• While ‘His Name’ was an utterly gorgeous and magical (in an age-old blood magic kind of way) poem about finding a bone good luck charm.
  • Wizard of Skill (radio) performed ‘My Radio’. His performance is always full of quirky energy, but his idiosyncratic delivery swallows a lot of his language, the poem lacked focus, and he repeats his chorus far too often. That said, he did have the audience chanting along to the chorus.
  • Kaori (date with a special someone) captured the audience completely with a lovely tale of nostalgia for Godzilla destroying people on TV, contrasted with a touching family story of an earthquake.
  • Deanna Rodgers (headshots and membership of spotlights) read a roaming, rough-and-tumble of a poem, filled with the energy of her youth, riding over London with friends with ‘jackets on inside-out because we are Fresh Princesses’ on the old Routemaster buses (she also runs Come Rhyme With Me with Dean Atta).
  • Ed Mayhew (best free thing you can find) gave a lively performance of a hugely enjoyable poem on a protracted rap battle with the Mayor of Lime Regis. Some entertainingly clunky rhyme, and a superbly fluid, eloquent spoken word monologue, made for an ace poem.
  • Jess (little person in my life) based a poem on her ‘wish list for life when [she] was young and stupid’. Her younger self’s aspirations were a joyous mess of the hedonistic, anarchic and bohemian. Best line: ‘being thrown out of this establishment will be the best thing I’ve done all day’.
  • Donall Dempsey (Janice Windle’s filtrum) gave us his super sweet ‘Love Potion’ dedicated to his partner’s filtrum.
  • And also a ‘Love Song for Emily’ (Dickinson that is) that was beautiful on Dickinson’s ‘perfect embroidery of knowing’ and ‘The Present Moment’ was terrifyingly cute account of his daughter giving him a present of stone, grass and twigs.


  • Kat Francois (a new front-left tyre)
  • She starts with a description of someone who ‘used to dance in her not so long ago days’, using repetition to create a rhythm of music, it becomes all the more upsetting when things change and the woman’s limbs ‘hang useless’, but ends inspiringly with the affirmation that ‘in her mind she travels to places that in reality are absolute impossibilities’.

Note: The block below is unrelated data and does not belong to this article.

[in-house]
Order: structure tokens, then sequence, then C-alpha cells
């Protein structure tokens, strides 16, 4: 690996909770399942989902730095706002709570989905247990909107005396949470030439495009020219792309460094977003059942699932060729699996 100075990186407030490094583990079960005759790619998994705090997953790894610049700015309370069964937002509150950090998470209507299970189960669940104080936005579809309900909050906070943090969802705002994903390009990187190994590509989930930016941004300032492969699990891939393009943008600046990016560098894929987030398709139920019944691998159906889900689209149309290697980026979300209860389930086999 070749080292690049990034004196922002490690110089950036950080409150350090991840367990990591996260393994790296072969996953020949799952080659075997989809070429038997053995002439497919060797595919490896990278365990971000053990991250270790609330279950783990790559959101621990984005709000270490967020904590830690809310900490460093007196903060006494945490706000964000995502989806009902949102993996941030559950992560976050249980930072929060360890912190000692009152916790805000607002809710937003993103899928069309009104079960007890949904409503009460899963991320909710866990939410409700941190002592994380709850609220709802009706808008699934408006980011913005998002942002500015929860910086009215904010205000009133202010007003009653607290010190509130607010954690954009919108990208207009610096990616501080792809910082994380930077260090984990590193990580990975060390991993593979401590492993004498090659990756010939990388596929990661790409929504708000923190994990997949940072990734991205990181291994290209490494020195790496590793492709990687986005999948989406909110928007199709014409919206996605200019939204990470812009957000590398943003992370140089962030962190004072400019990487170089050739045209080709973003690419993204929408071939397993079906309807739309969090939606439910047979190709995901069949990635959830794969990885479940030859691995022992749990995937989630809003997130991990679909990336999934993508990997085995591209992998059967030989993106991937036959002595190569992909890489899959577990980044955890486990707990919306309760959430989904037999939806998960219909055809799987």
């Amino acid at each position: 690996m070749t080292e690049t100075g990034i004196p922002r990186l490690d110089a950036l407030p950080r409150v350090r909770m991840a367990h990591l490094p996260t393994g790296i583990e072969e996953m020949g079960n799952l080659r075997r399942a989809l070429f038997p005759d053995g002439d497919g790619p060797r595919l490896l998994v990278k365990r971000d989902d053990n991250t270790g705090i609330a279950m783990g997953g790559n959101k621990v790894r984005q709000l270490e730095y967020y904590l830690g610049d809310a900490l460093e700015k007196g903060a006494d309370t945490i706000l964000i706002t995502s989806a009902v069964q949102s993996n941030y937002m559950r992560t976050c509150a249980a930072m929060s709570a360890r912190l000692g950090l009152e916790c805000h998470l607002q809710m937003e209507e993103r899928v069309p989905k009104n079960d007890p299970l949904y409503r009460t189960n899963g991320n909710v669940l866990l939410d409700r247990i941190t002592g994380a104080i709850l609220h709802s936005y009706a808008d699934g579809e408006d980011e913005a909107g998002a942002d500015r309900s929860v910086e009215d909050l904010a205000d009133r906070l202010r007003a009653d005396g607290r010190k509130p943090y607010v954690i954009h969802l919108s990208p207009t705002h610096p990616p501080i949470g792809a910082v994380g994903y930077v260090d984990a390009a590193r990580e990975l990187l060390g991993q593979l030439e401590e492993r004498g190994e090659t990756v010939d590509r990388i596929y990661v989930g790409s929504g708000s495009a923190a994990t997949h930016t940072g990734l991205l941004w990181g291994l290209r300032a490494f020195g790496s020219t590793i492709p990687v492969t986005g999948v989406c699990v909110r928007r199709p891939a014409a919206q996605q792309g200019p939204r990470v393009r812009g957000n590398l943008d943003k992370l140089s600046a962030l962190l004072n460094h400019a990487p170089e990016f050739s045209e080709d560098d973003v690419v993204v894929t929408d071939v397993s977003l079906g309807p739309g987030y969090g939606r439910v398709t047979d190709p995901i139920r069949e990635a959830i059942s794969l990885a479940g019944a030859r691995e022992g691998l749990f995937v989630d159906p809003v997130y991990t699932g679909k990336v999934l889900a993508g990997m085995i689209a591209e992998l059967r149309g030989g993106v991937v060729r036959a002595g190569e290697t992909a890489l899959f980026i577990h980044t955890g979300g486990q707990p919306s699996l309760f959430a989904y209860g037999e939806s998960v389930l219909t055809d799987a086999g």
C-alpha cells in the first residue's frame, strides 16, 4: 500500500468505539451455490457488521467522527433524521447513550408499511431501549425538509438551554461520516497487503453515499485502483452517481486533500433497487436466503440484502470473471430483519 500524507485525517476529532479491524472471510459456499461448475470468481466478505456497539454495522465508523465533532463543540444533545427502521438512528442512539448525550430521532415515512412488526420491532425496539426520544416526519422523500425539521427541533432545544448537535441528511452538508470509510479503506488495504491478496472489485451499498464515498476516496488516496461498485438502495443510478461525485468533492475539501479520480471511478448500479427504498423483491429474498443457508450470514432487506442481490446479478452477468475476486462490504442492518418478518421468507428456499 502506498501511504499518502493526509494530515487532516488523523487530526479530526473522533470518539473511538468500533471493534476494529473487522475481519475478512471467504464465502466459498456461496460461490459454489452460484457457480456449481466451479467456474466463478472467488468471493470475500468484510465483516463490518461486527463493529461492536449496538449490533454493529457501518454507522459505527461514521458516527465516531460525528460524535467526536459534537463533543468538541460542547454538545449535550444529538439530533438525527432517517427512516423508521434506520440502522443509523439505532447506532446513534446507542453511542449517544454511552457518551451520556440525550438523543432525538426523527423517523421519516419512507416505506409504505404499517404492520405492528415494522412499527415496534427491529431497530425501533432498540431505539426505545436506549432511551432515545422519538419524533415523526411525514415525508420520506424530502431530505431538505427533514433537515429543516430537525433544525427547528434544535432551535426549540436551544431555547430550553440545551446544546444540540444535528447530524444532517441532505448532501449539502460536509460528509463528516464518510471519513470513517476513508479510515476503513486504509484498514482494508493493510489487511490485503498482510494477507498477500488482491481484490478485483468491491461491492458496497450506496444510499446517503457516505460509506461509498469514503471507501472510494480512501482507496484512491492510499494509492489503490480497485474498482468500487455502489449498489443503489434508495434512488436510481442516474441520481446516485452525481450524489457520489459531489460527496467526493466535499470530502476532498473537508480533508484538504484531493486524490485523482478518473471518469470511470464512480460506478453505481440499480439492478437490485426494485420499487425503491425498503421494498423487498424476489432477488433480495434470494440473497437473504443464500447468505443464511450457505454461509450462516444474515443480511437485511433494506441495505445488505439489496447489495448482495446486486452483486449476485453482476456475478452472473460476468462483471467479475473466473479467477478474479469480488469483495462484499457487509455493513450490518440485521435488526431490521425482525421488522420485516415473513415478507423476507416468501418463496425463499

• Next, a piece that describes a woman’s body and her issues with it; from her ‘inviting mango-calves’ to her dress that turns into a ‘crimson whirlwind of wonder’ with a gust of wind. Again it’s a triumph of freedom over frustration as she’s ‘sick and tired of hating herself’ and steps out to dance.
  • Her ‘West Ken Blues’ was performed imaginatively, using the space and props perfectly, she weaves the images of ‘the days when innocence reigned’ in the air for us. Starting with larger than life characters, moving to tragedy and pain, she movingly evokes the atmosphere of this troubled and low-income neighbourhood. A superb socially conscious performance piece.
  • Her final ‘Poetry Addict’ is another great performance. An explanation of all the reasons she performs, where you can hear her gasping for the breath that poetry gives her, it’s both intimate and performative.

Conclusion: A really strong afternoon of spoken word. The standard of the open mic (with the possible exception of Wizard of Skill), the Keats House poets and feature Kat Francois was incredibly high. One of the most consistently quality afternoons of poetry I’ve attended, with a variety of styles and themes to entertain and inform, whatever your tastes. Keats would be proud (probably).